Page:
Off to the races
Monday, March 03, 2008
From your child’s first "Vroom! Vroom!" as he pushes a car, the fascination with cars and speed seems innate. But there’s much more to racing than just going fast. Children learn lessons in discipline, confidence and coordination, plus the thrill of competition and, potentially, victory.
From simple slot cars to build-your-own models and even getting behind the wheel, the sport of car racing offers boundless options.Slot cars, so-named because the race car fits in a slot on the track, are a good introduction into racing. Two simple wires allow the speed to be controlled by remote. Dads Slot Cars owner Tom Pelletieri admits this is "a seriously low-tech hobby. No computers involved. But for 16 years, I’ve watched kids keep coming back, seeing how fast they can go until their car flips the track." Located in Des Plaines, Dads has three tracks with eight lanes in each and rents cars and controllers by the half hour.
Part of the slot car allure is the fact that kids can invest at many levels. From places like Dads where they can spend half an hour and $10, to complete complex at-home tracks and specialty cars available at most hobby shops, this interest has no limits.For younger kids just starting out, Oakridge Hobbies & Toys in Downers Grove recommends SCX Cars. The SCX track is made of a durable flexible plastic that stays snapped together when assembled. As kids pursue this hobby, different sets grow and expand to accommodate faster speeds and more complicated racing patterns.
Moving beyond the at-home capabilities, new stores where kids can build and race their own cars are popping up. More a custom-design shop than a raceway, Ridemakerz opens this April in Woodfield Mall in Schaumburg. Kids as young as age 6 can customize rides starting at $12 from a variety of sounds, wheels, treads and decals.For a combination of design, build and race,Raceline Motorworks has a store in Westfield Shoppingtown in Vernon Hills. Kids create and build their own customized race car, earn a Raceline driver’s license and then top off the experience racing on the Speedway Track. Once kids build their cars, they can return to the track anytime to race.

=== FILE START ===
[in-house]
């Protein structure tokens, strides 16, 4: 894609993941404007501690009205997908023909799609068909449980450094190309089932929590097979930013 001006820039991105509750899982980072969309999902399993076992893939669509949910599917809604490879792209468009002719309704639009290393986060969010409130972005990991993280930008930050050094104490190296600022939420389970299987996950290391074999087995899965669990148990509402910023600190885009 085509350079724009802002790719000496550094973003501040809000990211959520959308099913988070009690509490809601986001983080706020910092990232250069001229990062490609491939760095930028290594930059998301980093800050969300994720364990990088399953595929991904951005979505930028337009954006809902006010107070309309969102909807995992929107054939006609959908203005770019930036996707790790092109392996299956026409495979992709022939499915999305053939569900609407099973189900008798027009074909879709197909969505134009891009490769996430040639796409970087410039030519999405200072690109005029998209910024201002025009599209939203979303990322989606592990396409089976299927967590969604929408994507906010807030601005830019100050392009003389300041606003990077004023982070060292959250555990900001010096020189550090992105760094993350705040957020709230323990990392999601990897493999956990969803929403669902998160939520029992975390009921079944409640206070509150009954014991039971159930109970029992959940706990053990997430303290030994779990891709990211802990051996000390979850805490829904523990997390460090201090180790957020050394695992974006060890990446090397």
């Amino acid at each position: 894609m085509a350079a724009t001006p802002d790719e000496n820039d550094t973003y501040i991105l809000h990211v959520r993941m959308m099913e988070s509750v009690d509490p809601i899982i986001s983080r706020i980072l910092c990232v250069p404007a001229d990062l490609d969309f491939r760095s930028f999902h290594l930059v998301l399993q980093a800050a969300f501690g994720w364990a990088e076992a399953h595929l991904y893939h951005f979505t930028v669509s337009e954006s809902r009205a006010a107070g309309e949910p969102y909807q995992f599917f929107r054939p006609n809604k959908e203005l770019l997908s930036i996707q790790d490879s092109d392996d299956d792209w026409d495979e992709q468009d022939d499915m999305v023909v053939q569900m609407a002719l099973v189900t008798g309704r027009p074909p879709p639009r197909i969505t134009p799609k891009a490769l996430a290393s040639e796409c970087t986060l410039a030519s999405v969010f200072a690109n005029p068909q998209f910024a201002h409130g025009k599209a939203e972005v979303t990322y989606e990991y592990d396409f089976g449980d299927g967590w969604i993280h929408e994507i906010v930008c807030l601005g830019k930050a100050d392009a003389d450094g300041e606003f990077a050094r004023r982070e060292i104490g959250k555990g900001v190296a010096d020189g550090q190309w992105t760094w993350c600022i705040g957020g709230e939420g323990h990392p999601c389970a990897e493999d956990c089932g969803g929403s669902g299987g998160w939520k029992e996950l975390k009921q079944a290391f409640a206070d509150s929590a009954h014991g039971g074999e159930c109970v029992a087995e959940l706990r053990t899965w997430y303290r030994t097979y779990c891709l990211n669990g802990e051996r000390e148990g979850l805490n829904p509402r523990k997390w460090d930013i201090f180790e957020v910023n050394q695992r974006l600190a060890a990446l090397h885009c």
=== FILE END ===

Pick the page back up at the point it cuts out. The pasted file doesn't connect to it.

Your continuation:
Co-Founder Blake Harper launched Raceline Motorworks in 2005. Remembering the fun he had racing cars as a boy, he and his partners created Raceline as a cool activity for kids.For youngsters who really want a taste of the speedway, Chicago Indoor Racing in Buffalo Grove offers Junior Programs, where kids as young as age 7 (at least 50 inches tall) can get behind the wheel and race. The two-day schools first teach safety, then how to drive and finally, how to race. After completing the school, racers can participate in competitive junior leagues.
Brian Dopp, enthusiast program manager, credits the junior leagues’ growing popularity on the fact that kids appreciate the skills needed to succeed. "Racers need to be mentally strong, making smart decisions quickly and learn from mistakes."If all this is not enough, don’t miss the thrill of watching a live race. Chicagoland Speedway in Joliet hosts a variety of racing series including NASCAR Weekend July 12. Check its Web site at www.chicagospeedway.com for a full schedule and ticket information.